J.B. Simon moved to Tacoma, WA, where he spent the rest of his life and also worked there as a photographer. 
Simon, Julius Bertram (I2007)
 
295 BIOGRAPHICAL SUMMARY: According to a newspaper reference he took
some very good photographic views of the principal buildings of Nanaimo.... Among them are the [Vancouver Coal] company's station, the Episcopal church and parsonage of the Wesleyan chapel, Mr. Franklin's residence, the railway station, & c. The views although taken by an amateur, are very well executed, quite equalling the ordinary professional efforts.

A James Tarver was employed as a clerk in Stipendiary Magistrate W. H. Franklyn's (1816-1874) Nanaimo office between May 1865 and some time in 1866. A J. Tarver was secretary to the Nanaimo Fire Brigade in December 1865, and moved away to the United States in July 1867. 
Tarver, James? (I712)
 
296 BIOGRAPHICAL SUMMARY: According to a newspaper review of his journey, this young author of life in North Carolina "carried a large camera and took hundreds of pictures" on his month-long adventure. He recounted his experiences in Sketches from Alaska (1897). Maris, Omer (I115)
 
297 BIOGRAPHICAL SUMMARY: According to a report published in Jun 1896, Savard trained under Mr. A.R. Ray of Quebec City and established the Imperial Photo Studio in Vancouver about Feb 1896. He was primarily or exclusively a portrait photographer. The 4 East Cordova St. studio in the Graveley-Spinks Block was previously occupied by H.D. McKay and J.M. White. Purposefully designed and built by Vancouver architect R. Mackay Fripp for White, one corner of the upper-floor studio by McKay and Savard's day was located above the Oyster Bay Restaurant. During Savard's tenancy he had "A. Savard, Photographer" painted on one wall. Savard was married on 24 Oct 1900 in Holy Rosary Cathedral, Vancouver. After leaving photography Savard went to work at Britannia Mines. Savard, Alphonse Odilon (I49)
 
298 BIOGRAPHICAL SUMMARY: According to a series of articles in the Vancouver Daily News-Advertiser during the association's 1910 conference in Vancouver, this professional association was organized in 1900. The Vancouver conference marked the first time the group met in British Columbia. Members came from Washington, Oregon, Idaho, Montana and BC. Due to the death of association's president, F.G. Abell, two weeks before the conference, Vancouver portrait photographer G.T. Wadds assumed the presidency and was succeeded during the conference by the election of his colleague V.V. Vinson as president, who was also the "official representative to the convention from British Columbia" (Daily News-Advertiser, 2 Aug 1910, p. 10). Also elected as vice-president for BC at the conference was F.L. Hacking. The conference was held in the Dominion Hall on Pender St. and the public was able to view photographs there on 5 Aug 1910.

Its 1923 conference was held in Victoria and Wilfred Gibson was lauded for his organizational capabilities. According to a Jan 1923 article, John Vanderpant was vice-president for BC (Macleod Times, 25 Jan 1923, p. 7).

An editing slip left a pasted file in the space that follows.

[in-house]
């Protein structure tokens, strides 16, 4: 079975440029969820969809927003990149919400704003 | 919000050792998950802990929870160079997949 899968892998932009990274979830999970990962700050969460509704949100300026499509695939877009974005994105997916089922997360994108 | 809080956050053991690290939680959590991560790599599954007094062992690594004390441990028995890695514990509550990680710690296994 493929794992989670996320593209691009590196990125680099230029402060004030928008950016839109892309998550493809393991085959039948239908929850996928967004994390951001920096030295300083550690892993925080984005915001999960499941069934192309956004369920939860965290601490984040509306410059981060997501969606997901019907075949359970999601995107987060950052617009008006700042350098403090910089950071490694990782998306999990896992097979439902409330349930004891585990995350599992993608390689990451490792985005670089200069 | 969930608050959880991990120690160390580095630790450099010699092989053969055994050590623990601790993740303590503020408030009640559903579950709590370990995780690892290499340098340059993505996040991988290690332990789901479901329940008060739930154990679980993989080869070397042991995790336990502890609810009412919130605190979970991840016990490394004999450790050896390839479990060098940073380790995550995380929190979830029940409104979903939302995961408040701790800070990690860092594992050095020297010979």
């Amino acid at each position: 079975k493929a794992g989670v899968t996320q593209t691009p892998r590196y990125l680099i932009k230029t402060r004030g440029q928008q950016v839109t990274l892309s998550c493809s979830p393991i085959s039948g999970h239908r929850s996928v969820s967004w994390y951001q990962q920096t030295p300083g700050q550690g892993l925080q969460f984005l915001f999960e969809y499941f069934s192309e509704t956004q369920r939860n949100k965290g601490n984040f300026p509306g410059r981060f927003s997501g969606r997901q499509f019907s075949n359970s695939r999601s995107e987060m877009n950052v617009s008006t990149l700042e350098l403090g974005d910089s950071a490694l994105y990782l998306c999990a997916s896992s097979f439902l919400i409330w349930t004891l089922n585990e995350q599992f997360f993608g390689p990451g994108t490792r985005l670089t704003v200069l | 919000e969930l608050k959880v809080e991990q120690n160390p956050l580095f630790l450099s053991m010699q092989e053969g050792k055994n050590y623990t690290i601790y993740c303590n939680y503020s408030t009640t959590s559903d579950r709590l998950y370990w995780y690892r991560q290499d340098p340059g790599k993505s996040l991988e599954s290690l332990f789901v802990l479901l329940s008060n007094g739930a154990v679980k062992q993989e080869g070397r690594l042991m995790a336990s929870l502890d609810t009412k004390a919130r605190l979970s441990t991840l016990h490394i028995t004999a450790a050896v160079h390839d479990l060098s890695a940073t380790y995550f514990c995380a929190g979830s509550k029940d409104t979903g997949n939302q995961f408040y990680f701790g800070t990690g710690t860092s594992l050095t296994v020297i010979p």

Photographers' Association of the Pacific Northwest (I779)
 
299 BIOGRAPHICAL SUMMARY: According to a summary of his career in 1896, "Mr. White came here from Toronto seven years ago, having been for years with J. Fraser Bryce of that city." White established his tent studio for tintype portraits in Jun 1889, then moved to a building on Carrall St. He relocated to the new Graveley-Spinks Block in Nov 1891 for which Vancouver architect R. MacKay Fripp had designed the upper floor specifically for White's studio. The premises were latter occupied by photographers H.D. MacKay and Alphonse Savard.

White was primarily a portrait photographer, but did venture outdoors. The 1896 newspaper report also noted that he had recently hired a "young lady artist from the United States, who has been connected with leading studios in that country."

He was married on 14 Aug 1893 to Mattie Faulkner (d. 30 Jul 1939) in Vancouver. She informed Major J.S. Matthews, City Archivist, in Jun 1939 that her husband had been in the New Westminster Asylum for the Insane for 22 years and that she had operated the studio herself for 15 years.

The couple had two girls that survived into adulthood, one of whom, Wilma White, was alive in Chicago, IL, at the time of her father's death at an old age home in Terrace. He was first admitted to the Provincial Hospital for the Insane (Essondale) on 26 Sep 1911 with a diagnosis of paranoid behavior. Except for two escapes, one of which had him in California, he spent nearly 50 years being cared for by the provincial mental health and old age systems. 
White, John M. (I420)
 
300 BIOGRAPHICAL SUMMARY: According to an 1864 ad (Park) he "was a pupil of the celebrated Monsieur Brunellier of Paris, who was recommended to him by Mr. [John Jabez Edwin] Mayall [1813-1901], the greatest Photographer in England." Mayall was British and had moved back to London from Philadelphia in 1847 to open his American Daguerreotype Institution. Brunellier is no longer celebrated among the annals of photographic history. Vaughan founded the Victoria Theatre Photographic Gallery concurrently with his partnership with C. Fulton. Vaughan formed a partnership with W.F. Robertson the following August. After this partnership was dissolved Vaughan used the named Vaughan's Photographic Gallery. He finally sold the business in January 1865 when it was announced he was about to leave for Honduras. He might have instead ended up in Honolulu, HI; a carte-de-visite portrait in the Bishop Museum bears the imprint "J. W. Vaughan" on the back. Vaughan, John William (I436)